Coming back to Madly, Deeply — Rickman’s death wasn’t sudden, so presumably he did have the chance to make his preferences clear to his wife before he died. (My best guess is he figured, Well, I’ll be dead, so time to let Ewan McGregor know what I really thought of him!) Still, it’s strange that Taylor’s note in the intro feels at odds with the marketing line touted in The Guardian, and I wish I’d been able to locate further clarification. Maybe “seen” is the key word here, since they were published posthumously.
Revisiting The Island of Dr. Moreau
Maybe you remember The Island of Dr. Moreau — the fraught 1996 film adaptation of H.G. Wells’ classic sci-fi story about the repercussions of man playing god, now widely considered to be one of the worst movies of the decade. Production was notoriously plagued with rewrites, recasting, and even a change in director. In the end, most consider Moreau’s theatrical cut a graveyard for what could’ve been. While there’s definitely the occasional viewer who thinks it’s a misunderstood masterpiece, there’s one thing just about everyone agrees on — this movie is deeply weird, and Marlon Brando seems to be engaged in a contest with Val Kilmer to see who can make it weirder.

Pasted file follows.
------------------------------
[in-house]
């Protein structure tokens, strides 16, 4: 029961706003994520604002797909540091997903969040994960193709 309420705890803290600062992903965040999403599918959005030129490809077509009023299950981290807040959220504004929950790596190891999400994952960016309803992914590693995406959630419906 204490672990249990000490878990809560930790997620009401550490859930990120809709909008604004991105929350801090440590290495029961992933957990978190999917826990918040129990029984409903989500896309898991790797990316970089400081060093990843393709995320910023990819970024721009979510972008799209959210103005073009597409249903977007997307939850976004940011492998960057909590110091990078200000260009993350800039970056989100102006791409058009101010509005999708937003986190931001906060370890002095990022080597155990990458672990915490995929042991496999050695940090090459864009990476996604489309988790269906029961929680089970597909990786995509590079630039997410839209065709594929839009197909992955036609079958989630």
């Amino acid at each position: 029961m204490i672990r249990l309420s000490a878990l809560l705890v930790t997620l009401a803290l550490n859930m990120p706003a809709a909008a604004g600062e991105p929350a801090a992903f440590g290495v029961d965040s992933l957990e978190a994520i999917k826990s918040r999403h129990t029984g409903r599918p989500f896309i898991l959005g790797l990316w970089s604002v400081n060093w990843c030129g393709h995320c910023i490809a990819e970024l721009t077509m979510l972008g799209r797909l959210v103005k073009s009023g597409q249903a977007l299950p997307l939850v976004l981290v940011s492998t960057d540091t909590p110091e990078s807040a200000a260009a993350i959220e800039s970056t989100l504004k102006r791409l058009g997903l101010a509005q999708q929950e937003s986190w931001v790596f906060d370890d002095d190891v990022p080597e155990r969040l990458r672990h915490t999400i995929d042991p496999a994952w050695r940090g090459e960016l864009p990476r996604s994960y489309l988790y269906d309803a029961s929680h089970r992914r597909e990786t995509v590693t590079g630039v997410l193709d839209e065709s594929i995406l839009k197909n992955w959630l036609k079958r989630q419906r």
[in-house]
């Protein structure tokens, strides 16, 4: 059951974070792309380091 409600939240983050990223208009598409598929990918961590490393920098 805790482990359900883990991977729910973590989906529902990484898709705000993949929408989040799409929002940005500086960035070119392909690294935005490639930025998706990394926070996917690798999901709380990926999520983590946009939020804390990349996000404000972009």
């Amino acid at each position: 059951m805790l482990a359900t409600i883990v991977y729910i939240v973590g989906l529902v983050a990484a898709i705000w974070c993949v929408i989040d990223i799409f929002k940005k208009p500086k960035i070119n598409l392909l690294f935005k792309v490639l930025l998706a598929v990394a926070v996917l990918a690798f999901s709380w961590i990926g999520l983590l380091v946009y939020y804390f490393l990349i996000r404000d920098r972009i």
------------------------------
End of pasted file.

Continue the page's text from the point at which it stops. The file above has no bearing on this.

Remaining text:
Personally, I’ve fallen a little bit in love with making-of documentaries. There’s nothing I love more than unraveling the mystery of how a piece of art works, and behind-the-scenes docs visualize the creative process in the same way a craft essay might illuminate a piece of writing to its reader. After Sandi Tan’s Shirkers, I think Lost Soul: The Doomed Journey of Richard Stanley’s Island of Doctor Moreau might be my favorite. The doc provides an enlightening look at the collision of capitalism and art as the filmmakers interview actors and industry reps about what went wrong. Slashfilm published a pretty comprehensive deep-dive on the film’s troubled legacy earlier this year, but if you have the time, Lost Soul is currently available to watch for free on Tubi (and no, you don’t need to see Moreau in order to enjoy it).
Thanks for being here, friends. Feel free to share your own November microfascinations if you like, and I’ll see you again in a month!